MOVIE REVIEW: Silence proves terrifying in alien thriller
A QUIET PLACE (M)
Director: John Krasinski
Starring: John Krasinski, Emily Blunt, Millicent Simmonds
Running time: 90 minutes
Rating: Four stars (out of five)
Verdict: Silent terror
A Quiet Place is not popcorn horror. Seriously. Snacks should be banned from this nerve-jangling twist on an alien apocalypse in which barely a line of dialogue is spoken.
For a good part of the film's 90-minute duration, the cinema is deathly silent - and I use the descriptive adjective advisedly.
Even throat-clearing is audible.
Each time my next-door neighbour scrambled around in his popcorn tub to grab another handful, I wanted to scream: "THEY CAN HEAR YOU!"
And actor-turned-director John Krasinski's riveting thriller needs no added tension.
A Quiet Place is based on the simple but, as it turns out, disturbingly evocative premise that earth has been invaded by swarms of extraterrestrial creatures that can't see, but compensate with extraordinarily sensitive hearing (a bit like dogs in the higher sound frequencies, but thankfully without a canine's heightened sense of smell.)
"If they can hear you, they hunt you."
These dumb, blind, primitive monsters are born deep in the collective unconscious.
Krasinski uses their B-movie heritage with A-grade flair.
A Quiet Place tells the story of a family under siege.
Evelyn and Lee Abbott (played by Krasinski and real-life wife Emily Blunt) live in complete silence in a modified country shed with their two children - Regan (Millicent Simmonds) and Marcus (Noah Jupe).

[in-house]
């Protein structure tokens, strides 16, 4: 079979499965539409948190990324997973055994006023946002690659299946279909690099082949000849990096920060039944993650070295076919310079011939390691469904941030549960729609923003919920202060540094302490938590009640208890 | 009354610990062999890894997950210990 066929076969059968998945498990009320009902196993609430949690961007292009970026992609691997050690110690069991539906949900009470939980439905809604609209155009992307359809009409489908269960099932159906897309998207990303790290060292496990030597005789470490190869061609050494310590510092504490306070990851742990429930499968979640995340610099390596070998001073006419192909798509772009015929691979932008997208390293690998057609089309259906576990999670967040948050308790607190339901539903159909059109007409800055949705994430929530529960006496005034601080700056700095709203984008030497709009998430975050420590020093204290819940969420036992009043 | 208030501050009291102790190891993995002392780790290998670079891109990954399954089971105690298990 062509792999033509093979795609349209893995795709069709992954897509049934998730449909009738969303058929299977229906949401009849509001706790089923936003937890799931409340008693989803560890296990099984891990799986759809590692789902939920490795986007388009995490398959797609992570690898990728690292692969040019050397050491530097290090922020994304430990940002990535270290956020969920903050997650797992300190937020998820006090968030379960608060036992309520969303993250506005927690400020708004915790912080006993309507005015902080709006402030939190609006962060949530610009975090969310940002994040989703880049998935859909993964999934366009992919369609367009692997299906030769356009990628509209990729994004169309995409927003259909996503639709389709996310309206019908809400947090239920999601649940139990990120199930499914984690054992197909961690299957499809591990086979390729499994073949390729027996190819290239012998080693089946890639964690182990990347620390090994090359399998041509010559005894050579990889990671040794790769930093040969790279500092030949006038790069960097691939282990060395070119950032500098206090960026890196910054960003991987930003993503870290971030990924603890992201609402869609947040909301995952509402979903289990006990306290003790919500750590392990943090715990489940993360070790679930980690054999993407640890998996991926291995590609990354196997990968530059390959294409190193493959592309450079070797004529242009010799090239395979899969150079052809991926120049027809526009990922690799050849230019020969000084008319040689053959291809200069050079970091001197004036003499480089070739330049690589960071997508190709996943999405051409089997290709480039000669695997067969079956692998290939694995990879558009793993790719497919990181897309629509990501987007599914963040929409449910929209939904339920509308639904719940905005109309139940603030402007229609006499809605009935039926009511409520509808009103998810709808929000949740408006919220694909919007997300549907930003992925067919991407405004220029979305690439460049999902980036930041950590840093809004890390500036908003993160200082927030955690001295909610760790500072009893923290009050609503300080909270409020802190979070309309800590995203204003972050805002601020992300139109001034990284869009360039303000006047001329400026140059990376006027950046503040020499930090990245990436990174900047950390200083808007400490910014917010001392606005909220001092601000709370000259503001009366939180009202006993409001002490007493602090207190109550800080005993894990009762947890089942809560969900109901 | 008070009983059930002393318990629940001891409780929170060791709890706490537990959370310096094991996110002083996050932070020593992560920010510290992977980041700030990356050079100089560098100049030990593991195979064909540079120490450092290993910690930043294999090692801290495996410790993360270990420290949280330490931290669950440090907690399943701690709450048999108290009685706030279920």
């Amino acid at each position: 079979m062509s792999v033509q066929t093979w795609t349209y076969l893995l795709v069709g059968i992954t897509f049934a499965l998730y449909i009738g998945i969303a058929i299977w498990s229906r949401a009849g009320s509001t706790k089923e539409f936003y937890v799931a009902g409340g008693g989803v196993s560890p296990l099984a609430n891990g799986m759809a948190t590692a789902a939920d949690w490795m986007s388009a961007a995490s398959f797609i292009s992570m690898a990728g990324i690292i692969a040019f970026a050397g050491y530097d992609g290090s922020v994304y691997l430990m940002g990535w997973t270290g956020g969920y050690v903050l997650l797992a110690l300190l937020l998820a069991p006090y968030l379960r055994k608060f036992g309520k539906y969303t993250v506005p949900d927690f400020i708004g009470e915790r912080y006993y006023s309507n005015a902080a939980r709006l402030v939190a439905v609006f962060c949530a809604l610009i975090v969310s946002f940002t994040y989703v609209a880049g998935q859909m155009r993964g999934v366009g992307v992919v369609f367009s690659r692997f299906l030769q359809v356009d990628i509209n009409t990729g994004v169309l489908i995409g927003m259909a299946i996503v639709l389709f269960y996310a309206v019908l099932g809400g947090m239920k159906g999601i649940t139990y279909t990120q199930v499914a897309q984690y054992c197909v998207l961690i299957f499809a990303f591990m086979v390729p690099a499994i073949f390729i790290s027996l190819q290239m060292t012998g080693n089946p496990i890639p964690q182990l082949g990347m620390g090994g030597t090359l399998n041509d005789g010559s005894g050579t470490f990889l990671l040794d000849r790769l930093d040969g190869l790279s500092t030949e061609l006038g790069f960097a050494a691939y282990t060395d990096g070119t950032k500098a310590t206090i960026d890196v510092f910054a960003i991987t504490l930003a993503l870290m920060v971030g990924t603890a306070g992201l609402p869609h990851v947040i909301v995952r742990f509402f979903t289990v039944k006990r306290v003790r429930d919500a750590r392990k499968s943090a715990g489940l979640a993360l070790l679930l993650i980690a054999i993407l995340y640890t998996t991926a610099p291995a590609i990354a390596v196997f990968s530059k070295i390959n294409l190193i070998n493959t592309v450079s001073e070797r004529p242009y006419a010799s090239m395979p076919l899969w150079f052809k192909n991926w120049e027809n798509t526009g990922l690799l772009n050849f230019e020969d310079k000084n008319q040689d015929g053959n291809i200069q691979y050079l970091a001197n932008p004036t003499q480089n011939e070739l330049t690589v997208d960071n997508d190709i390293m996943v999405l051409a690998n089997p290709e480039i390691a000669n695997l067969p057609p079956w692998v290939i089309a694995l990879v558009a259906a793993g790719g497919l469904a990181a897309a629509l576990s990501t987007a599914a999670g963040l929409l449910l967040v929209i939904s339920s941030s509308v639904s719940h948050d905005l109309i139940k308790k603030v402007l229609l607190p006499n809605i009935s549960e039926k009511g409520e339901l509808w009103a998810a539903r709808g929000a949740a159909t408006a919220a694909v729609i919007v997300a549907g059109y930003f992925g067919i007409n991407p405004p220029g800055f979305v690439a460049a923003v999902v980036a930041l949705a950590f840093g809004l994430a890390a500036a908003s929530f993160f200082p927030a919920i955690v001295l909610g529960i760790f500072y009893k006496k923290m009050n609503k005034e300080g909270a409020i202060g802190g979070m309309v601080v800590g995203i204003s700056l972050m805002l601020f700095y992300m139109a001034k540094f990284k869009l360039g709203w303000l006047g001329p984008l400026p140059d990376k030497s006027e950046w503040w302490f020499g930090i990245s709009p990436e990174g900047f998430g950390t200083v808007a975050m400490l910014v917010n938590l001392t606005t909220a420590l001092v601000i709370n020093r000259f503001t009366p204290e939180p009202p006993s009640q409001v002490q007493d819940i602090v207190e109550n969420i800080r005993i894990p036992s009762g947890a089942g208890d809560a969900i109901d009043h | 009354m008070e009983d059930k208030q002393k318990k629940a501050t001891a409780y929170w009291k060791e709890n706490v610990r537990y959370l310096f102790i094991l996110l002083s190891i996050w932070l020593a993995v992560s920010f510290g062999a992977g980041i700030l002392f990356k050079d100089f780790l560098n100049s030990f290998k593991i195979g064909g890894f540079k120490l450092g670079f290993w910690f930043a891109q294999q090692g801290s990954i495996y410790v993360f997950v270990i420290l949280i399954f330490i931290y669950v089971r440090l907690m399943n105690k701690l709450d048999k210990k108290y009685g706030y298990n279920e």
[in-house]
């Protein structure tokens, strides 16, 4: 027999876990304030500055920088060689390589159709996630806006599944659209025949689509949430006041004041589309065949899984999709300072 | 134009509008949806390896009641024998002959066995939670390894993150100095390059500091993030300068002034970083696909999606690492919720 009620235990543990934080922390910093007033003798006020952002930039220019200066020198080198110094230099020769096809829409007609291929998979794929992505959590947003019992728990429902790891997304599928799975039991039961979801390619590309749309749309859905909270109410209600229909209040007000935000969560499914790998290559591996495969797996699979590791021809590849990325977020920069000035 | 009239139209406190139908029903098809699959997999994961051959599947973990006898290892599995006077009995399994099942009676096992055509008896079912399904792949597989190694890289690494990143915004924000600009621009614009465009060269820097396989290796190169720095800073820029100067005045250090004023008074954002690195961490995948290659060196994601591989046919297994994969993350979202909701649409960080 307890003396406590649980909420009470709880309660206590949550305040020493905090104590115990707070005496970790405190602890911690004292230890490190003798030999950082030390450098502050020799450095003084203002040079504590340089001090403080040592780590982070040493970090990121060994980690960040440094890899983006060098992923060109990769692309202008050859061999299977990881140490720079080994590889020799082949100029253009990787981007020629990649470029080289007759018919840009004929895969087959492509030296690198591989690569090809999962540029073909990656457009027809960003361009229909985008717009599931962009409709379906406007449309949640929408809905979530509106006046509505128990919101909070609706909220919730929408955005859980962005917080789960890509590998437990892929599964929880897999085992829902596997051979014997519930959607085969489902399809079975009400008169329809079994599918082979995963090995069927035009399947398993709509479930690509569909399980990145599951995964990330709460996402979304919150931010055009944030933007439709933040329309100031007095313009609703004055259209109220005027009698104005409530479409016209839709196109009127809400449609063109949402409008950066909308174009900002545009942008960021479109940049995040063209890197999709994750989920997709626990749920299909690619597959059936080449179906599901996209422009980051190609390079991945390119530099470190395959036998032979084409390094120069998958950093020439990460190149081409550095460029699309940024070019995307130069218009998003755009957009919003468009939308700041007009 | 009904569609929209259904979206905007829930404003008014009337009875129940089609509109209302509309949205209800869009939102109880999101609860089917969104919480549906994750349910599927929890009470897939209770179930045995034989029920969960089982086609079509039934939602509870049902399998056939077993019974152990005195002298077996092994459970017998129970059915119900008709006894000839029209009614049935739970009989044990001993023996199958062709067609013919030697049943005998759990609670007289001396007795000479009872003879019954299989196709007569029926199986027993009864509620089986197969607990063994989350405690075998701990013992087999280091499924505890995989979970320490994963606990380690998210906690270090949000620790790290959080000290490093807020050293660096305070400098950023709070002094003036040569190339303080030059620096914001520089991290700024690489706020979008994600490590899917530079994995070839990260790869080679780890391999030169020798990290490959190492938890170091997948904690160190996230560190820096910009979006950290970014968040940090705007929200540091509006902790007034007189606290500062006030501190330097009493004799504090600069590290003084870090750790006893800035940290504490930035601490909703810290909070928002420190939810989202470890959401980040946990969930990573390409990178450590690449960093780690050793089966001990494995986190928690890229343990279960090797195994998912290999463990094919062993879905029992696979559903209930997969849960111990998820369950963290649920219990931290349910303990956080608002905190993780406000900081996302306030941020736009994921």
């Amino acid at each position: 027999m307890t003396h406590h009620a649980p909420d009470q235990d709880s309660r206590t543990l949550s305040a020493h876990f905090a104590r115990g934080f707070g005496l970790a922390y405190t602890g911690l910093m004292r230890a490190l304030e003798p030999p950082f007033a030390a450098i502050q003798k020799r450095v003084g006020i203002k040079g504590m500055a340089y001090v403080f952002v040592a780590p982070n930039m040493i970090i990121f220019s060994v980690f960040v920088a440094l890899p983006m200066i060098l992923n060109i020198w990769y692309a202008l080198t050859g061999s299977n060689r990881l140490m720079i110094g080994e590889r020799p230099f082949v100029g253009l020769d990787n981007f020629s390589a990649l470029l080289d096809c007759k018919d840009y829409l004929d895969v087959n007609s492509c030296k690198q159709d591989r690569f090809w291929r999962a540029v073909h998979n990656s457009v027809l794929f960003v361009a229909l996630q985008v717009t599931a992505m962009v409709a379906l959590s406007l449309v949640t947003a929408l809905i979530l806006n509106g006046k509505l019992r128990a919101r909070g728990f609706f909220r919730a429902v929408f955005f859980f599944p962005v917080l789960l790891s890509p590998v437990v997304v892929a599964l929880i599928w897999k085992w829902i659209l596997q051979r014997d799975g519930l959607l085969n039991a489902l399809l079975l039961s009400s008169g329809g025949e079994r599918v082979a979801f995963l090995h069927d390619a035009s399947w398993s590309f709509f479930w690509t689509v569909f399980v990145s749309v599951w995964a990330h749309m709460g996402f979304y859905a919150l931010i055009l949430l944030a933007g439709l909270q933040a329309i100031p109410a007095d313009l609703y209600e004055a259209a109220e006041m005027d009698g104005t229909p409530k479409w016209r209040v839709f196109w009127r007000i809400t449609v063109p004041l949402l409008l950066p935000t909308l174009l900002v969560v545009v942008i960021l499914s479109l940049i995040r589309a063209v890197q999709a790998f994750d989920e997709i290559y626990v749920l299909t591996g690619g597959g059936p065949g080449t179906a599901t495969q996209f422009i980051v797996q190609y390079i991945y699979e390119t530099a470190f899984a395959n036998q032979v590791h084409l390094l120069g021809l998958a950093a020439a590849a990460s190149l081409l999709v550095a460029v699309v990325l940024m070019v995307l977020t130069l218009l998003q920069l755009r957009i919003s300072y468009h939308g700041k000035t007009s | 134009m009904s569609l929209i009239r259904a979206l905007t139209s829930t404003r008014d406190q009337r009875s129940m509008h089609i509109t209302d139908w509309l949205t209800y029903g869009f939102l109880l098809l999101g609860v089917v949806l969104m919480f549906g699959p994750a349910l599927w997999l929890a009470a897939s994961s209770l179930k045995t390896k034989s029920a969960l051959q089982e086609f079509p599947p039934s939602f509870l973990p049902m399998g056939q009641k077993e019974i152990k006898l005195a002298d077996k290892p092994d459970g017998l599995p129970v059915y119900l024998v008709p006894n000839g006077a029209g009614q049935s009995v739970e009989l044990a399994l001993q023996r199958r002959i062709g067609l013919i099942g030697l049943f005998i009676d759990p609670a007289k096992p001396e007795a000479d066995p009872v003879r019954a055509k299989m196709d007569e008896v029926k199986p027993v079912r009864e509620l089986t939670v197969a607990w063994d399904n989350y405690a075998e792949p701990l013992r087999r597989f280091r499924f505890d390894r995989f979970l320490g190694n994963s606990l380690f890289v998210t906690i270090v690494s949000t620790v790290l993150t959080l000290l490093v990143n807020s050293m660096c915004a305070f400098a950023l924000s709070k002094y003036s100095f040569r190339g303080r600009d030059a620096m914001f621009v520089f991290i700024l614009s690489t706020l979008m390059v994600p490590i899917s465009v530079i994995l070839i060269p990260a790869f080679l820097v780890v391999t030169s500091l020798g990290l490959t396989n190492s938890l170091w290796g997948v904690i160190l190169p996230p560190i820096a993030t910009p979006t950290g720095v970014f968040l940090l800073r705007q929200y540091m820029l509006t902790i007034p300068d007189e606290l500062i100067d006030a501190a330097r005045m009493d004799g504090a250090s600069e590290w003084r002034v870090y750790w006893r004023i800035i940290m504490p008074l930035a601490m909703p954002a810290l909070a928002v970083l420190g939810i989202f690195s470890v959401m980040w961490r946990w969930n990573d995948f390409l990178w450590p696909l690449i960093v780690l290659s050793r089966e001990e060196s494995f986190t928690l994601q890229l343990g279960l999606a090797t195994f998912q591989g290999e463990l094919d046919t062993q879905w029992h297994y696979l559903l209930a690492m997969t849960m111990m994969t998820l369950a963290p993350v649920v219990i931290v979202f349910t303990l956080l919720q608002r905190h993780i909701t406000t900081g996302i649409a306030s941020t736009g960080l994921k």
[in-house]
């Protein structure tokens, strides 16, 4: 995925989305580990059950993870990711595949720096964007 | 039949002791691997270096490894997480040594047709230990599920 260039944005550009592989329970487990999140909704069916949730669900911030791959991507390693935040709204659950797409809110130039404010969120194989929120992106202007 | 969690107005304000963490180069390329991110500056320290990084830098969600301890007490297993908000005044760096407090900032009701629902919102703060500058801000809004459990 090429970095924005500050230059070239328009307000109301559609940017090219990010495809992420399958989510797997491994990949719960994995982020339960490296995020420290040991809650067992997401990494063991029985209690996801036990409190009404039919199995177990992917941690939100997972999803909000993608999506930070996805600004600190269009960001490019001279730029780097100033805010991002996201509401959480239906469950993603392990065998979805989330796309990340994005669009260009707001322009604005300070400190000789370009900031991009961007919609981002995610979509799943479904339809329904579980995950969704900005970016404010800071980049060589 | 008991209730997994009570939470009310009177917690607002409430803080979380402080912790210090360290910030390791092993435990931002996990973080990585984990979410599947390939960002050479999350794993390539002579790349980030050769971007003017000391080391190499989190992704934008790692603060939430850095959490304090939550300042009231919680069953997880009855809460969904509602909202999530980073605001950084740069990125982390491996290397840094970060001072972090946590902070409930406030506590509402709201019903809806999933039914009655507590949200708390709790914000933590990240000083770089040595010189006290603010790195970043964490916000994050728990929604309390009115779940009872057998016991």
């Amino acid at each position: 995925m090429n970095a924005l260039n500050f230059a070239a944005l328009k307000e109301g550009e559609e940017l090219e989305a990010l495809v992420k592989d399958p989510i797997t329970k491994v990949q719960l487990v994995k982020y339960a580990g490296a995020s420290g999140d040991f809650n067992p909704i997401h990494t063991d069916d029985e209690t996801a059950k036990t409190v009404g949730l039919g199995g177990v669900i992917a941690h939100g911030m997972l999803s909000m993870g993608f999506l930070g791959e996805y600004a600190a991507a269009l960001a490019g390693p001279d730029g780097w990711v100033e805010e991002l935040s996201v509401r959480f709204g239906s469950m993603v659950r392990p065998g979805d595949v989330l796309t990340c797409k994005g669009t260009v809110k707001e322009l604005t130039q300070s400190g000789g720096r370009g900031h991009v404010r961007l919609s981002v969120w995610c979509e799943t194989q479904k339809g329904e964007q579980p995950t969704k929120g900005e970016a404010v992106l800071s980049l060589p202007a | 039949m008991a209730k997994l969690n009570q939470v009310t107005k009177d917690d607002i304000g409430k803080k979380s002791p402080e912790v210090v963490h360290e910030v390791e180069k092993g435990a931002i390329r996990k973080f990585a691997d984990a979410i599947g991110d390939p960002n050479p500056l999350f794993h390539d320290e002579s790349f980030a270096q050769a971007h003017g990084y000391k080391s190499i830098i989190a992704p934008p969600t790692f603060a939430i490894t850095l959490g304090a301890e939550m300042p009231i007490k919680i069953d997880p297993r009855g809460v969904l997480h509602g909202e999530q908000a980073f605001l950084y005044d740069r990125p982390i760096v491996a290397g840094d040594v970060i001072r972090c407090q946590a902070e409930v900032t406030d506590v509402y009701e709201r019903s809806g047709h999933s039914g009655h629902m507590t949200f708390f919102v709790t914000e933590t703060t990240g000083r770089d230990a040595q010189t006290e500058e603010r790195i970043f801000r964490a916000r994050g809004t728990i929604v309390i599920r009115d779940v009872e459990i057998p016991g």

It's a survivalist's existence - equal parts love, industry and fear.
Sand-covered paths deaden their steps through the autumn leaves. Painted footprints help them to avoid creaky floorboards.
The Abbotts communicate in sign language - a skill they already possess thanks to Regan, who has a malfunctioning cochlear implant.
Her deafness in a world in which sound is paramount is a clever plot device that pays off on a multitude of levels. As does the elemental nature of parental anxiety.
Krasinski lays out the stakes in the opening sequence.
It's Day 89 since the world, as the Abbotts knew it, ended.
The family has gone on a scavenging expedition to the local supermarket where their youngest son spies a battery-driven toy plane.
Tragedy is averted - but not for long. The whole family watches in horror as their most vulnerable member is disembowelled.
The story then flashes forward to Day 472.
Evelyn is pregnant - a natural, even hopeful eventuality that throws up a whole new raft of problems to be solved as well as a thrilling array of dramatic possibilities.
Believe it or not, these don't culminate with the birth sequence - during which Evelyn is stalked by one of the monsters.
As the suspense mounts and the situation escalates - there's a terrific scene involving a grain silo - the extraordinarily resourceful Abbotts must use every advantage they have to survive.
In the crash-bang-pow Dolby ATMOS environment of mainstream entertainment, A Quiet Place takes the less-is-more approach to inspired extremes.
Our auditory deprivation is alleviated only by the occasional reprieve - a silent disco, a crashing waterfall.
Krasinski directs with the precision of a master craftsman - there are flaws in the logic of the world he and co-writers Scott Beck and Bryan Woods have created, but they barely register. And the film's ending is an absolute cracker.
A Quiet Place opens on Thursday.